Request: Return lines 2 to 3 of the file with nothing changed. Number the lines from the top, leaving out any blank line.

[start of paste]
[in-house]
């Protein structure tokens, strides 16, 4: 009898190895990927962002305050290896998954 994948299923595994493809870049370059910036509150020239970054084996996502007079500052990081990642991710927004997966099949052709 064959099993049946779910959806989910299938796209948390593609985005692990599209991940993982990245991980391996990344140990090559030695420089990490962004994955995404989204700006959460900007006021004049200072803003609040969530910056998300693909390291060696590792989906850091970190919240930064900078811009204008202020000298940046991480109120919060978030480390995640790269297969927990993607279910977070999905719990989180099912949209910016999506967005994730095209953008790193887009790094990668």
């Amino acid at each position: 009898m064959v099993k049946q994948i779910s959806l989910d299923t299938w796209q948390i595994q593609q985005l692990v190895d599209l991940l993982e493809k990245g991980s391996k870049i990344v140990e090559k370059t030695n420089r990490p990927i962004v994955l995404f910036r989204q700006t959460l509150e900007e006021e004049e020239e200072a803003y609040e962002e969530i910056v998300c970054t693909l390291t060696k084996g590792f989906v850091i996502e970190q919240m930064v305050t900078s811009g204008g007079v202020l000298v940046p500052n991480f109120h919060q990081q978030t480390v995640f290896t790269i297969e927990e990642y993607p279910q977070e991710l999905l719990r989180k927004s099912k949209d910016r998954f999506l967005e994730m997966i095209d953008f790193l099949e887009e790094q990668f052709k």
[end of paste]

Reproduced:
């Protein structure tokens, strides 16, 4: 009898190895990927962002305050290896998954 994948299923595994493809870049370059910036509150020239970054084996996502007079500052990081990642991710927004997966099949052709 064959099993049946779910959806989910299938796209948390593609985005692990599209991940993982990245991980391996990344140990090559030695420089990490962004994955995404989204700006959460900007006021004049200072803003609040969530910056998300693909390291060696590792989906850091970190919240930064900078811009204008202020000298940046991480109120919060978030480390995640790269297969927990993607279910977070999905719990989180099912949209910016999506967005994730095209953008790193887009790094990668």
């Amino acid at each position: 009898m064959v099993k049946q994948i779910s959806l989910d299923t299938w796209q948390i595994q593609q985005l692990v190895d599209l991940l993982e493809k990245g991980s391996k870049i990344v140990e090559k370059t030695n420089r990490p990927i962004v994955l995404f910036r989204q700006t959460l509150e900007e006021e004049e020239e200072a803003y609040e962002e969530i910056v998300c970054t693909l390291t060696k084996g590792f989906v850091i996502e970190q919240m930064v305050t900078s811009g204008g007079v202020l000298v940046p500052n991480f109120h919060q990081q978030t480390v995640f290896t790269i297969e927990e990642y993607p279910q977070e991710l999905l719990r989180k927004s099912k949209d910016r998954f999506l967005e994730m997966i095209d953008f790193l099949e887009e790094q990668f052709k």